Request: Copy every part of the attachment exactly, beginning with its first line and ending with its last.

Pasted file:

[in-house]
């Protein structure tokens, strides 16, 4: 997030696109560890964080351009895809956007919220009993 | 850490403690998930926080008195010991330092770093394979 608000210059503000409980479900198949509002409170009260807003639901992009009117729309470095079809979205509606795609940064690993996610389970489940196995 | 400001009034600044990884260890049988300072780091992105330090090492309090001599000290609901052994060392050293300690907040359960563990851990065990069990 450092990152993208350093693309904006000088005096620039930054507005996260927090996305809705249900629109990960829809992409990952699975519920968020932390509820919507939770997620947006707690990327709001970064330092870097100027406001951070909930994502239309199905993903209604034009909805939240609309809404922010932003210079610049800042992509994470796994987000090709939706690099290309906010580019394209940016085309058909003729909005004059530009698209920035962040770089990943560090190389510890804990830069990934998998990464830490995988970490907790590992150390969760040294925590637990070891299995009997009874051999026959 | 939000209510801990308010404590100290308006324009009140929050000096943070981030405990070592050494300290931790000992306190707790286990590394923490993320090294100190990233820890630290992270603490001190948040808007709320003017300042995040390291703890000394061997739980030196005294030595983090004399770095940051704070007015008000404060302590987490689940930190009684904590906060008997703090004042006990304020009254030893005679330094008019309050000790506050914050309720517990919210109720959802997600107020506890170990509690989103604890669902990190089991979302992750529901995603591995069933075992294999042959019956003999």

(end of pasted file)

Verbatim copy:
[in-house]
């Protein structure tokens, strides 16, 4: 997030696109560890964080351009895809956007919220009993 | 850490403690998930926080008195010991330092770093394979 608000210059503000409980479900198949509002409170009260807003639901992009009117729309470095079809979205509606795609940064690993996610389970489940196995 | 400001009034600044990884260890049988300072780091992105330090090492309090001599000290609901052994060392050293300690907040359960563990851990065990069990 450092990152993208350093693309904006000088005096620039930054507005996260927090996305809705249900629109990960829809992409990952699975519920968020932390509820919507939770997620947006707690990327709001970064330092870097100027406001951070909930994502239309199905993903209604034009909805939240609309809404922010932003210079610049800042992509994470796994987000090709939706690099290309906010580019394209940016085309058909003729909005004059530009698209920035962040770089990943560090190389510890804990830069990934998998990464830490995988970490907790590992150390969760040294925590637990070891299995009997009874051999026959 | 939000209510801990308010404590100290308006324009009140929050000096943070981030405990070592050494300290931790000992306190707790286990590394923490993320090294100190990233820890630290992270603490001190948040808007709320003017300042995040390291703890000394061997739980030196005294030595983090004399770095940051704070007015008000404060302590987490689940930190009684904590906060008997703090004042006990304020009254030893005679330094008019309050000790506050914050309720517990919210109720959802997600107020506890170990509690989103604890669902990190089991979302992750529901995603591995069933075992294999042959019956003999």